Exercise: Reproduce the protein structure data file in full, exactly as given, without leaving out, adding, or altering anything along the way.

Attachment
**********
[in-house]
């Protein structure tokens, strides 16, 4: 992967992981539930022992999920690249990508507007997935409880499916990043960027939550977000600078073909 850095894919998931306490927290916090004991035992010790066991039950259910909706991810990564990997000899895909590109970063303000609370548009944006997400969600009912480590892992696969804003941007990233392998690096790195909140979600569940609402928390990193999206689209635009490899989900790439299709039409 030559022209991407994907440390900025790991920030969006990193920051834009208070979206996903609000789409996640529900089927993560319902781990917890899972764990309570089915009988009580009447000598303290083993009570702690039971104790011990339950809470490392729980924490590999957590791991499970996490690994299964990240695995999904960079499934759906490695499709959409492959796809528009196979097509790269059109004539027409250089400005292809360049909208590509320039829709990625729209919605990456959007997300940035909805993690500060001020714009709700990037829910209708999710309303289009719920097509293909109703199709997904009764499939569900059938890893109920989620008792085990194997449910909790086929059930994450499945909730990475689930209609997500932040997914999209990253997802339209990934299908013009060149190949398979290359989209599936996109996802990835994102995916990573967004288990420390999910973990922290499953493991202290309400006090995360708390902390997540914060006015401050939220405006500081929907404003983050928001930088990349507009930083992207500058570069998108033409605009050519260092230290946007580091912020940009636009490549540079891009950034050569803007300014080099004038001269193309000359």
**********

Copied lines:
[in-house]
């Protein structure tokens, strides 16, 4: 992967992981539930022992999920690249990508507007997935409880499916990043960027939550977000600078073909 850095894919998931306490927290916090004991035992010790066991039950259910909706991810990564990997000899895909590109970063303000609370548009944006997400969600009912480590892992696969804003941007990233392998690096790195909140979600569940609402928390990193999206689209635009490899989900790439299709039409 030559022209991407994907440390900025790991920030969006990193920051834009208070979206996903609000789409996640529900089927993560319902781990917890899972764990309570089915009988009580009447000598303290083993009570702690039971104790011990339950809470490392729980924490590999957590791991499970996490690994299964990240695995999904960079499934759906490695499709959409492959796809528009196979097509790269059109004539027409250089400005292809360049909208590509320039829709990625729209919605990456959007997300940035909805993690500060001020714009709700990037829910209708999710309303289009719920097509293909109703199709997904009764499939569900059938890893109920989620008792085990194997449910909790086929059930994450499945909730990475689930209609997500932040997914999209990253997802339209990934299908013009060149190949398979290359989209599936996109996802990835994102995916990573967004288990420390999910973990922290499953493991202290309400006090995360708390902390997540914060006015401050939220405006500081929907404003983050928001930088990349507009930083992207500058570069998108033409605009050519260092230290946007580091912020940009636009490549540079891009950034050569803007300014080099004038001269193309000359």